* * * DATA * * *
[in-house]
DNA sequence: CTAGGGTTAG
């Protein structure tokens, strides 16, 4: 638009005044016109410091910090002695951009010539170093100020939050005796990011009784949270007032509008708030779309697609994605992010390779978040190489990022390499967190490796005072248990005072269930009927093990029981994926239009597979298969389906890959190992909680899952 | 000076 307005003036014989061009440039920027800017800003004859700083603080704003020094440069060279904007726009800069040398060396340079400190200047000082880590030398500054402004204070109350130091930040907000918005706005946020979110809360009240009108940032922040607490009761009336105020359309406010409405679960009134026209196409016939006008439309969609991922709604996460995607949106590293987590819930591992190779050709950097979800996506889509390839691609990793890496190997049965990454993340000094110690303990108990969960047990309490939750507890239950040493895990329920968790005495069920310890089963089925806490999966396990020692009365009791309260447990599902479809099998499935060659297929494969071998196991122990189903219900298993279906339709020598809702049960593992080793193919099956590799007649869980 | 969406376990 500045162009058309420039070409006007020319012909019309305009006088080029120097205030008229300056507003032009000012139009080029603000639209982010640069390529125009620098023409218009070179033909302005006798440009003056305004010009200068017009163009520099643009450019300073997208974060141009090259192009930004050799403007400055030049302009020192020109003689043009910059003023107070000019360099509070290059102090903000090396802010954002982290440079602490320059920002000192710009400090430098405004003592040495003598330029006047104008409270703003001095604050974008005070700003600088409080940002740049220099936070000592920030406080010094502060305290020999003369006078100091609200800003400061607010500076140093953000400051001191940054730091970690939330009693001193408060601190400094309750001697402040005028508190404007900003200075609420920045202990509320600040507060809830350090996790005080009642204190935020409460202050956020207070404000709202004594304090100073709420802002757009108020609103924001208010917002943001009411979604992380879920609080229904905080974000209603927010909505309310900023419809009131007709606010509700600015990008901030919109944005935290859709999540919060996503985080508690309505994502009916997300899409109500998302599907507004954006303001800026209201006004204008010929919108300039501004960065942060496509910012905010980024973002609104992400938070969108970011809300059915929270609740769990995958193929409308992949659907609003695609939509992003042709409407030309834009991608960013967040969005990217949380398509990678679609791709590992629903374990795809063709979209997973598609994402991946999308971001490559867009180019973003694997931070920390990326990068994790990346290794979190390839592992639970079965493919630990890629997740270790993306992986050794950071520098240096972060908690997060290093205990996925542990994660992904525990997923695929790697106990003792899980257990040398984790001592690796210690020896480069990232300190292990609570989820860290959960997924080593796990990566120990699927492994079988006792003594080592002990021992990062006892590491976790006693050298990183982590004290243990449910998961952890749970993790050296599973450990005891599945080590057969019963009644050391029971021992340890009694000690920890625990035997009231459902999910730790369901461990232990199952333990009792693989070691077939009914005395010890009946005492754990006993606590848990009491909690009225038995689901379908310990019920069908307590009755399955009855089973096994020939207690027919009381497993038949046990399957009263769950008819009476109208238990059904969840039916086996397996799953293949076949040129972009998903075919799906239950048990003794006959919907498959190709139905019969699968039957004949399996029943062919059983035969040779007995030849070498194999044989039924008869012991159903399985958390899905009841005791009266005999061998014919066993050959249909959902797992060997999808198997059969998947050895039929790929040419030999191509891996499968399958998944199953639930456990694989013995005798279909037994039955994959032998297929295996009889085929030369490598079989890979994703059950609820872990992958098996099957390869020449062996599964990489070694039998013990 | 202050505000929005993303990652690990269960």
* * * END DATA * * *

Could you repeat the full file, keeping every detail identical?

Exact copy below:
[in-house]
DNA sequence: CTAGGGTTAG
């Protein structure tokens, strides 16, 4: 638009005044016109410091910090002695951009010539170093100020939050005796990011009784949270007032509008708030779309697609994605992010390779978040190489990022390499967190490796005072248990005072269930009927093990029981994926239009597979298969389906890959190992909680899952 | 000076 307005003036014989061009440039920027800017800003004859700083603080704003020094440069060279904007726009800069040398060396340079400190200047000082880590030398500054402004204070109350130091930040907000918005706005946020979110809360009240009108940032922040607490009761009336105020359309406010409405679960009134026209196409016939006008439309969609991922709604996460995607949106590293987590819930591992190779050709950097979800996506889509390839691609990793890496190997049965990454993340000094110690303990108990969960047990309490939750507890239950040493895990329920968790005495069920310890089963089925806490999966396990020692009365009791309260447990599902479809099998499935060659297929494969071998196991122990189903219900298993279906339709020598809702049960593992080793193919099956590799007649869980 | 969406376990 500045162009058309420039070409006007020319012909019309305009006088080029120097205030008229300056507003032009000012139009080029603000639209982010640069390529125009620098023409218009070179033909302005006798440009003056305004010009200068017009163009520099643009450019300073997208974060141009090259192009930004050799403007400055030049302009020192020109003689043009910059003023107070000019360099509070290059102090903000090396802010954002982290440079602490320059920002000192710009400090430098405004003592040495003598330029006047104008409270703003001095604050974008005070700003600088409080940002740049220099936070000592920030406080010094502060305290020999003369006078100091609200800003400061607010500076140093953000400051001191940054730091970690939330009693001193408060601190400094309750001697402040005028508190404007900003200075609420920045202990509320600040507060809830350090996790005080009642204190935020409460202050956020207070404000709202004594304090100073709420802002757009108020609103924001208010917002943001009411979604992380879920609080229904905080974000209603927010909505309310900023419809009131007709606010509700600015990008901030919109944005935290859709999540919060996503985080508690309505994502009916997300899409109500998302599907507004954006303001800026209201006004204008010929919108300039501004960065942060496509910012905010980024973002609104992400938070969108970011809300059915929270609740769990995958193929409308992949659907609003695609939509992003042709409407030309834009991608960013967040969005990217949380398509990678679609791709590992629903374990795809063709979209997973598609994402991946999308971001490559867009180019973003694997931070920390990326990068994790990346290794979190390839592992639970079965493919630990890629997740270790993306992986050794950071520098240096972060908690997060290093205990996925542990994660992904525990997923695929790697106990003792899980257990040398984790001592690796210690020896480069990232300190292990609570989820860290959960997924080593796990990566120990699927492994079988006792003594080592002990021992990062006892590491976790006693050298990183982590004290243990449910998961952890749970993790050296599973450990005891599945080590057969019963009644050391029971021992340890009694000690920890625990035997009231459902999910730790369901461990232990199952333990009792693989070691077939009914005395010890009946005492754990006993606590848990009491909690009225038995689901379908310990019920069908307590009755399955009855089973096994020939207690027919009381497993038949046990399957009263769950008819009476109208238990059904969840039916086996397996799953293949076949040129972009998903075919799906239950048990003794006959919907498959190709139905019969699968039957004949399996029943062919059983035969040779007995030849070498194999044989039924008869012991159903399985958390899905009841005791009266005999061998014919066993050959249909959902797992060997999808198997059969998947050895039929790929040419030999191509891996499968399958998944199953639930456990694989013995005798279909037994039955994959032998297929295996009889085929030369490598079989890979994703059950609820872990992958098996099957390869020449062996599964990489070694039998013990 | 202050505000929005993303990652690990269960």